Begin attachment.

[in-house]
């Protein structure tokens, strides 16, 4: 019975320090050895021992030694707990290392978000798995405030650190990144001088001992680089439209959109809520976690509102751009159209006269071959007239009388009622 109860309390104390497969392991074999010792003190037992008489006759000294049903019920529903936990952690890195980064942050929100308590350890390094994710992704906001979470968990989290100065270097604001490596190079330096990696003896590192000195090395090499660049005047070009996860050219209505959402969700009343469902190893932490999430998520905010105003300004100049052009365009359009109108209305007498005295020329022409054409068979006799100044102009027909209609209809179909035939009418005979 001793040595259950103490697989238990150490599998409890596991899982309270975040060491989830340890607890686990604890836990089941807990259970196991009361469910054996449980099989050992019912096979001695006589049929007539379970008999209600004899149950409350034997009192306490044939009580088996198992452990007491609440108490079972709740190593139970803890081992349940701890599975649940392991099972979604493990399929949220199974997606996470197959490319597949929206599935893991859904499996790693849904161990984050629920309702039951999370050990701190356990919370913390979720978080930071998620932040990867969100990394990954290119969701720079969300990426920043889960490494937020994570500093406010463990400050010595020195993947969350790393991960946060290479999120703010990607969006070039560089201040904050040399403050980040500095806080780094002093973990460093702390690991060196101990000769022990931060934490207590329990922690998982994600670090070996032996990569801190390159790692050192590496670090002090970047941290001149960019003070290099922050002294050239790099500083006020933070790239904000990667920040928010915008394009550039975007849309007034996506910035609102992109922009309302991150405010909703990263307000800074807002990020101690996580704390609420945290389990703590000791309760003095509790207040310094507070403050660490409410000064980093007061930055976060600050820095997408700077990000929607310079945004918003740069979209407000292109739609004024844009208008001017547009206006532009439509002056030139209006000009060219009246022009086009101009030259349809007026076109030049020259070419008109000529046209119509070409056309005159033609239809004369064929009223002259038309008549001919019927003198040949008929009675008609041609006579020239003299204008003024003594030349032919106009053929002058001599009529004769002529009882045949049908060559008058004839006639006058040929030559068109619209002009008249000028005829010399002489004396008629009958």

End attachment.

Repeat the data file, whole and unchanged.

[in-house]
């Protein structure tokens, strides 16, 4: 019975320090050895021992030694707990290392978000798995405030650190990144001088001992680089439209959109809520976690509102751009159209006269071959007239009388009622 109860309390104390497969392991074999010792003190037992008489006759000294049903019920529903936990952690890195980064942050929100308590350890390094994710992704906001979470968990989290100065270097604001490596190079330096990696003896590192000195090395090499660049005047070009996860050219209505959402969700009343469902190893932490999430998520905010105003300004100049052009365009359009109108209305007498005295020329022409054409068979006799100044102009027909209609209809179909035939009418005979 001793040595259950103490697989238990150490599998409890596991899982309270975040060491989830340890607890686990604890836990089941807990259970196991009361469910054996449980099989050992019912096979001695006589049929007539379970008999209600004899149950409350034997009192306490044939009580088996198992452990007491609440108490079972709740190593139970803890081992349940701890599975649940392991099972979604493990399929949220199974997606996470197959490319597949929206599935893991859904499996790693849904161990984050629920309702039951999370050990701190356990919370913390979720978080930071998620932040990867969100990394990954290119969701720079969300990426920043889960490494937020994570500093406010463990400050010595020195993947969350790393991960946060290479999120703010990607969006070039560089201040904050040399403050980040500095806080780094002093973990460093702390690991060196101990000769022990931060934490207590329990922690998982994600670090070996032996990569801190390159790692050192590496670090002090970047941290001149960019003070290099922050002294050239790099500083006020933070790239904000990667920040928010915008394009550039975007849309007034996506910035609102992109922009309302991150405010909703990263307000800074807002990020101690996580704390609420945290389990703590000791309760003095509790207040310094507070403050660490409410000064980093007061930055976060600050820095997408700077990000929607310079945004918003740069979209407000292109739609004024844009208008001017547009206006532009439509002056030139209006000009060219009246022009086009101009030259349809007026076109030049020259070419008109000529046209119509070409056309005159033609239809004369064929009223002259038309008549001919019927003198040949008929009675008609041609006579020239003299204008003024003594030349032919106009053929002058001599009529004769002529009882045949049908060559008058004839006639006058040929030559068109619209002009008249000028005829010399002489004396008629009958």